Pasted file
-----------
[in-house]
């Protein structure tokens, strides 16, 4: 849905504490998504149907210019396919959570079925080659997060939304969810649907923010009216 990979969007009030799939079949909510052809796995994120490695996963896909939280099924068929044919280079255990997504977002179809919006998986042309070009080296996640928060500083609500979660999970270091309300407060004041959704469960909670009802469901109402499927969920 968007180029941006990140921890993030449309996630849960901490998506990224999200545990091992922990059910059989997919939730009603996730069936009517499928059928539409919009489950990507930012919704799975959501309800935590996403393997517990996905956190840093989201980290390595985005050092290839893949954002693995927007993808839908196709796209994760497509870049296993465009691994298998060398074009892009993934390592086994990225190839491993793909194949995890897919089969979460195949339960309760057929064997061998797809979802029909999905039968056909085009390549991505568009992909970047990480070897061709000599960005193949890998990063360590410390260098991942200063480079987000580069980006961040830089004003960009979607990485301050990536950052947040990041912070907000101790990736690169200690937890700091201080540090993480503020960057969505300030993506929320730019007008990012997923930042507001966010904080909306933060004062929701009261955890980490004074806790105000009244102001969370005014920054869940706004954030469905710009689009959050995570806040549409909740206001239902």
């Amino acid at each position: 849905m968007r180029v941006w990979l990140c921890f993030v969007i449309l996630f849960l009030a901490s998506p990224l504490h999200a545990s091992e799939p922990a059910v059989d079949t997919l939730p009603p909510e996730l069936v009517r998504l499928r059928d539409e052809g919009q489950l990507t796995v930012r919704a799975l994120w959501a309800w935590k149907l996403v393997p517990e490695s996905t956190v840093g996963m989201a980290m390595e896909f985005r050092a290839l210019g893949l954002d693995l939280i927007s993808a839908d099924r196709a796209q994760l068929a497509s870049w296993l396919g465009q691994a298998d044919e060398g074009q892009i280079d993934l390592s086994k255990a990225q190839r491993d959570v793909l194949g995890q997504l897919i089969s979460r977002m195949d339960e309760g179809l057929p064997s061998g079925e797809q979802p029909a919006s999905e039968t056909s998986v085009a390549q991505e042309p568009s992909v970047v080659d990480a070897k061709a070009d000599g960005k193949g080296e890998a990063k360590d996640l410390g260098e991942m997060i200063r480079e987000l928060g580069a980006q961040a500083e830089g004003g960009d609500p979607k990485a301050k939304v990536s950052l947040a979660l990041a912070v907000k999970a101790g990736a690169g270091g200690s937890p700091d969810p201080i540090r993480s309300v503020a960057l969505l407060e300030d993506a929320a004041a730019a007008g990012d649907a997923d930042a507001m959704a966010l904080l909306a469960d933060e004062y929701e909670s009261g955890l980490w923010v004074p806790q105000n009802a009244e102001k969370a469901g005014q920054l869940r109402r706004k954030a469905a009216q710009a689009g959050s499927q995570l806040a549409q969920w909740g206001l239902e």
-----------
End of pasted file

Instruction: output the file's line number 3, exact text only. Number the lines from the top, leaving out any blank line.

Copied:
């Amino acid at each position: 849905m968007r180029v941006w990979l990140c921890f993030v969007i449309l996630f849960l009030a901490s998506p990224l504490h999200a545990s091992e799939p922990a059910v059989d079949t997919l939730p009603p909510e996730l069936v009517r998504l499928r059928d539409e052809g919009q489950l990507t796995v930012r919704a799975l994120w959501a309800w935590k149907l996403v393997p517990e490695s996905t956190v840093g996963m989201a980290m390595e896909f985005r050092a290839l210019g893949l954002d693995l939280i927007s993808a839908d099924r196709a796209q994760l068929a497509s870049w296993l396919g465009q691994a298998d044919e060398g074009q892009i280079d993934l390592s086994k255990a990225q190839r491993d959570v793909l194949g995890q997504l897919i089969s979460r977002m195949d339960e309760g179809l057929p064997s061998g079925e797809q979802p029909a919006s999905e039968t056909s998986v085009a390549q991505e042309p568009s992909v970047v080659d990480a070897k061709a070009d000599g960005k193949g080296e890998a990063k360590d996640l410390g260098e991942m997060i200063r480079e987000l928060g580069a980006q961040a500083e830089g004003g960009d609500p979607k990485a301050k939304v990536s950052l947040a979660l990041a912070v907000k999970a101790g990736a690169g270091g200690s937890p700091d969810p201080i540090r993480s309300v503020a960057l969505l407060e300030d993506a929320a004041a730019a007008g990012d649907a997923d930042a507001m959704a966010l904080l909306a469960d933060e004062y929701e909670s009261g955890l980490w923010v004074p806790q105000n009802a009244e102001k969370a469901g005014q920054l869940r109402r706004k954030a469905a009216q710009a689009g959050s499927q995570l806040a549409q969920w909740g206001l239902e």